I Feel the Need, the Intellectual Need for Speed: A Framework, Utilizing Patents, to Foster Technology Transfer of Climate Change/Green/Technologies

Rinku Kapoor

Imagine: a diverse group of thirty scholars from MIT gather around a court yard of palm trees to discuss the predicament of mankind in the face of five factors: unsustainable population growth, rapid industrialization, pollution, food production and resource depletion.[1] In 1969, inspired by United Nations General Secretary, Mr. Thant’s speech on defusing population explosion by forging global partnerships quickly, Dr. Aurelio Peccei organized the MIT conference mentioned above.[2] If global alliances were not forged quickly, Mr. Thant feared the world’s problems would reach “staggering proportions . . . beyond our capacity to control.”[3] This conference of great minds advances a model, known as “Limits to Growth,” which used a computer model to simulate the consequences of the five factors that ultimately limit growth on this planet.[4]  

Did the Chicken Cross State Lines? Discussing the Constitutional Implications of Implementing a Sales Ban on Inhumane Poultry Products in Ohio

Rachel Hanson

Chicken is the United States’ favorite meat.[1] The increased demand for poultry products has lead to the industrialization of this industry.[2] While meat production has increased immensely, animal wellbeing has significantly decreased. Due to the profitability of raising more animals in a smaller space, stocking densities for broiler chickens have grown significantly.[3] As a result, broiler chickens live in extremely crowded conditions, which suppresses their natural behaviors and restricts their movements.[4] Further, the crammed conditions create high ammonia and heat levels that place undue stress on the animals and the environment.[5] High stress conditions can negatively affect chicken health and lead to an increased risk of Campylobacter and Salmonella, two types of bacteria that cause food poisoning in humans.[6] Therefore, the mass production of poultry increases public health and environmental concerns. In addition, raising chicken in such demeaning and subversive conditions offends many individuals’ moral concerns. Thus, state regulation is necessary to advocate for change in animal welfare practices.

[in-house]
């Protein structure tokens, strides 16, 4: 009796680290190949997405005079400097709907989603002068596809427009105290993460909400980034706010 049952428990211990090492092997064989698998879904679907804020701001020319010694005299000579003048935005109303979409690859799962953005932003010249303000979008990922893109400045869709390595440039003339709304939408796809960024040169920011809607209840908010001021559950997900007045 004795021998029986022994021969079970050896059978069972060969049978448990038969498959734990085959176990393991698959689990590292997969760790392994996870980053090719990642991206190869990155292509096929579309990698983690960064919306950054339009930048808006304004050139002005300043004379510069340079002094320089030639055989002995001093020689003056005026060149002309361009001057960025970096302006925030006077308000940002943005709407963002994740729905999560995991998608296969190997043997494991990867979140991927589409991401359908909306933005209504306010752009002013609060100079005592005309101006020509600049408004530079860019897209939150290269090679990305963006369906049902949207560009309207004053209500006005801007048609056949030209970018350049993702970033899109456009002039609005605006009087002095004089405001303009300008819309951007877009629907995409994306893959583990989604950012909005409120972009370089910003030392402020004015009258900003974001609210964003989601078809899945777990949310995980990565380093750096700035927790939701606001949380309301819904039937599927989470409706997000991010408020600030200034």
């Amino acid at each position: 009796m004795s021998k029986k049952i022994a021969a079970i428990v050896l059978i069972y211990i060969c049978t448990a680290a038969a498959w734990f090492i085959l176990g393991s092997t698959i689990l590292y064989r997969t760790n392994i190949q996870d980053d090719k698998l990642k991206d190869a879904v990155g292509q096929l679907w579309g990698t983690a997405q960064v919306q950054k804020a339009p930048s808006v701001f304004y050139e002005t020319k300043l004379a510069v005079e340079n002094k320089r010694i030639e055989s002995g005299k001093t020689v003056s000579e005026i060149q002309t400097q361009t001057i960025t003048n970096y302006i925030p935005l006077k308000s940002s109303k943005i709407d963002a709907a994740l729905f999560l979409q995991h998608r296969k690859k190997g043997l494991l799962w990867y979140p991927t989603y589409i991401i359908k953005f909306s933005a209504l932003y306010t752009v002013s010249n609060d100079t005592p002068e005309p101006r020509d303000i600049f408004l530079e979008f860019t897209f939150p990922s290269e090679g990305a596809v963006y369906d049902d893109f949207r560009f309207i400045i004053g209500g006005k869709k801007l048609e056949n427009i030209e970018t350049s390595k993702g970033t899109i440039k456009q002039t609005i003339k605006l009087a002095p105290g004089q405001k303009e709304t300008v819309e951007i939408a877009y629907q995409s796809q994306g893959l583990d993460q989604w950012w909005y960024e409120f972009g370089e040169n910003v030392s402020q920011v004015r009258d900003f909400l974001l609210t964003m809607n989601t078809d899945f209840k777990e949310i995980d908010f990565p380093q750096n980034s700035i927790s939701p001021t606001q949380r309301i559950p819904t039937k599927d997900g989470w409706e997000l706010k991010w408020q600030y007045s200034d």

The Paris Agreement’s Market Mechanisms: A Global Climate Change Solution?

Jennifer Leech

The magnitude of the climate change problem requires a paradigm shift through comprehensive, effective global action. With efforts under the United Nations Framework Convention on Climate Change (UNFCCC), global leaders have worked to address this problem with a series of international agreements.[1] The 2016 UNFCCC Paris Agreement (Paris Agreement) presents the newest hope for international cooperation to combat climate change.[2]

Casting a Wide Net: The Trans-Pacific Partnership and Marine Fisheries Law in the United States

Erin Hodge

The Trans-Pacific Partnership (TPP) faces heated criticism from both ends of the political spectrum. Campaign rallies feature hundreds of signs saying “Free Trade Costs Too Much,” “Flush the TPP,” and simple slashed circles with “TPP” in the center – but at a glance, it’s unclear who the rally is for.[1] President Obama favored ratification, arguing that to ignore the Pacific markets outside American borders allows China (notably absent from the TPP) to write the rules in the region.[2] In a rare show of bipartisan agreement, Congress repeatedly delayed consideration of the TPP – effectively ensuring ratification would wait until a new president takes the Oval Office.[3] Unfortunately, the controversy surrounding the TPP clouds its potential impact on other aspects of Pacific cooperation.

Live and Let Die: Need for a Federal Law on Physician-Assisted Suicide

Zac Halden

Brittany Maynard took her own life on a cold November morning at the young age of twenty-nine.[1] Brittany had been battling brain cancer and had undergone multiple surgeries to remove her tumor.[2] However, when she learned that the surgeries did not free her from illness, she chose another way to deal with her illness: physician assisted-suicide (PAS).[3] She chose assisted-suicide to avoid medical care that would have ended her quality of life.[4] Additionally, the treatment would have only extended her life for another several months.[5] Brittany did not want to die, but when someone is faced with choosing between two paths to death Brittany asked herself, “Who has the right to tell me that I don’t deserve this choice?”[6]